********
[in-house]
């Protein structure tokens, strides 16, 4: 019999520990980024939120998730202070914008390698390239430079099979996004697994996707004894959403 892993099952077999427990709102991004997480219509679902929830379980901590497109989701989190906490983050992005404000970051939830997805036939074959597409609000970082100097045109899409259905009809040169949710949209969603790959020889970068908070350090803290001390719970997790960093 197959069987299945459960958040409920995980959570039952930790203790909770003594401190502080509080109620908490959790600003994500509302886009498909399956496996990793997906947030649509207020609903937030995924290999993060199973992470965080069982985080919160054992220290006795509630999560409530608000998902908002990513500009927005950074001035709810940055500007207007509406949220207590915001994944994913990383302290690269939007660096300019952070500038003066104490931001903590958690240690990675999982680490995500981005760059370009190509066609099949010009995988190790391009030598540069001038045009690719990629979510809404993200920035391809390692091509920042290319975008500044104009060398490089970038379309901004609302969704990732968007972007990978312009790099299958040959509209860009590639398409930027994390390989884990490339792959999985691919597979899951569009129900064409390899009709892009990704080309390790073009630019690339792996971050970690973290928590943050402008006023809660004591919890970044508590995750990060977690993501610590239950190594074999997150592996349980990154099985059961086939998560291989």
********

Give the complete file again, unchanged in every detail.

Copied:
[in-house]
């Protein structure tokens, strides 16, 4: 019999520990980024939120998730202070914008390698390239430079099979996004697994996707004894959403 892993099952077999427990709102991004997480219509679902929830379980901590497109989701989190906490983050992005404000970051939830997805036939074959597409609000970082100097045109899409259905009809040169949710949209969603790959020889970068908070350090803290001390719970997790960093 197959069987299945459960958040409920995980959570039952930790203790909770003594401190502080509080109620908490959790600003994500509302886009498909399956496996990793997906947030649509207020609903937030995924290999993060199973992470965080069982985080919160054992220290006795509630999560409530608000998902908002990513500009927005950074001035709810940055500007207007509406949220207590915001994944994913990383302290690269939007660096300019952070500038003066104490931001903590958690240690990675999982680490995500981005760059370009190509066609099949010009995988190790391009030598540069001038045009690719990629979510809404993200920035391809390692091509920042290319975008500044104009060398490089970038379309901004609302969704990732968007972007990978312009790099299958040959509209860009590639398409930027994390390989884990490339792959999985691919597979899951569009129900064409390899009709892009990704080309390790073009630019690339792996971050970690973290928590943050402008006023809660004591919890970044508590995750990060977690993501610590239950190594074999997150592996349980990154099985059961086939998560291989």